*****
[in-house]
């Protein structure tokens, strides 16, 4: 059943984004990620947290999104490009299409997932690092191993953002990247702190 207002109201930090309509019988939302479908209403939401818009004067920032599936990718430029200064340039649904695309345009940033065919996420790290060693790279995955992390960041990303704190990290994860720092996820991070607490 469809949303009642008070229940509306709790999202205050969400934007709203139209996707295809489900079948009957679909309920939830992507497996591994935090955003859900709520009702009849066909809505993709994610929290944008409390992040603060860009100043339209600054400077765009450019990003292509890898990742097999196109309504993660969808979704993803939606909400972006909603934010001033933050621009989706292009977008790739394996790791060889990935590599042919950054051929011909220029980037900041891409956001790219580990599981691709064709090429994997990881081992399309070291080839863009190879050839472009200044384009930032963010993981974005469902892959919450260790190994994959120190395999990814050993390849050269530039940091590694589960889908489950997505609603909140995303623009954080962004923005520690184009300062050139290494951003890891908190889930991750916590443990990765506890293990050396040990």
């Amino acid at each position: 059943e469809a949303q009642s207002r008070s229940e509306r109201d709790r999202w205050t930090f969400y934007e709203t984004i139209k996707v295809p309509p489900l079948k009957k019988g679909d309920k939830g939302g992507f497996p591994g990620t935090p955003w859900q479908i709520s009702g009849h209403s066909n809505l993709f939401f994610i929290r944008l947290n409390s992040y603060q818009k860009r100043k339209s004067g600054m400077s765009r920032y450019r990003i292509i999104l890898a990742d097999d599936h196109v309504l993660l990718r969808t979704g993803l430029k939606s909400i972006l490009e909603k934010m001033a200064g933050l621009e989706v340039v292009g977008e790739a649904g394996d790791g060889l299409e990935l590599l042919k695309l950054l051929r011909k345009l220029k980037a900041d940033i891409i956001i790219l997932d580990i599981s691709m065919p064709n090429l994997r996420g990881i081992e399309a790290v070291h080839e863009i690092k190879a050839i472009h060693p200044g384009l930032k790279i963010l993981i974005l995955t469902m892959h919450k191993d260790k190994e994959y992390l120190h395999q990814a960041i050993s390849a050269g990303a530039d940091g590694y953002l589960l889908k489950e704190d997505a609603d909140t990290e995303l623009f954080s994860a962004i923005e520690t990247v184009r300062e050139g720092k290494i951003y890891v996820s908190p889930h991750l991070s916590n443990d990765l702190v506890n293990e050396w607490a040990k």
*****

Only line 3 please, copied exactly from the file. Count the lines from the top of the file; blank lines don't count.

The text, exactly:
């Amino acid at each position: 059943e469809a949303q009642s207002r008070s229940e509306r109201d709790r999202w205050t930090f969400y934007e709203t984004i139209k996707v295809p309509p489900l079948k009957k019988g679909d309920k939830g939302g992507f497996p591994g990620t935090p955003w859900q479908i709520s009702g009849h209403s066909n809505l993709f939401f994610i929290r944008l947290n409390s992040y603060q818009k860009r100043k339209s004067g600054m400077s765009r920032y450019r990003i292509i999104l890898a990742d097999d599936h196109v309504l993660l990718r969808t979704g993803l430029k939606s909400i972006l490009e909603k934010m001033a200064g933050l621009e989706v340039v292009g977008e790739a649904g394996d790791g060889l299409e990935l590599l042919k695309l950054l051929r011909k345009l220029k980037a900041d940033i891409i956001i790219l997932d580990i599981s691709m065919p064709n090429l994997r996420g990881i081992e399309a790290v070291h080839e863009i690092k190879a050839i472009h060693p200044g384009l930032k790279i963010l993981i974005l995955t469902m892959h919450k191993d260790k190994e994959y992390l120190h395999q990814a960041i050993s390849a050269g990303a530039d940091g590694y953002l589960l889908k489950e704190d997505a609603d909140t990290e995303l623009f954080s994860a962004i923005e520690t990247v184009r300062e050139g720092k290494i951003y890891v996820s908190p889930h991750l991070s916590n443990d990765l702190v506890n293990e050396w607490a040990k």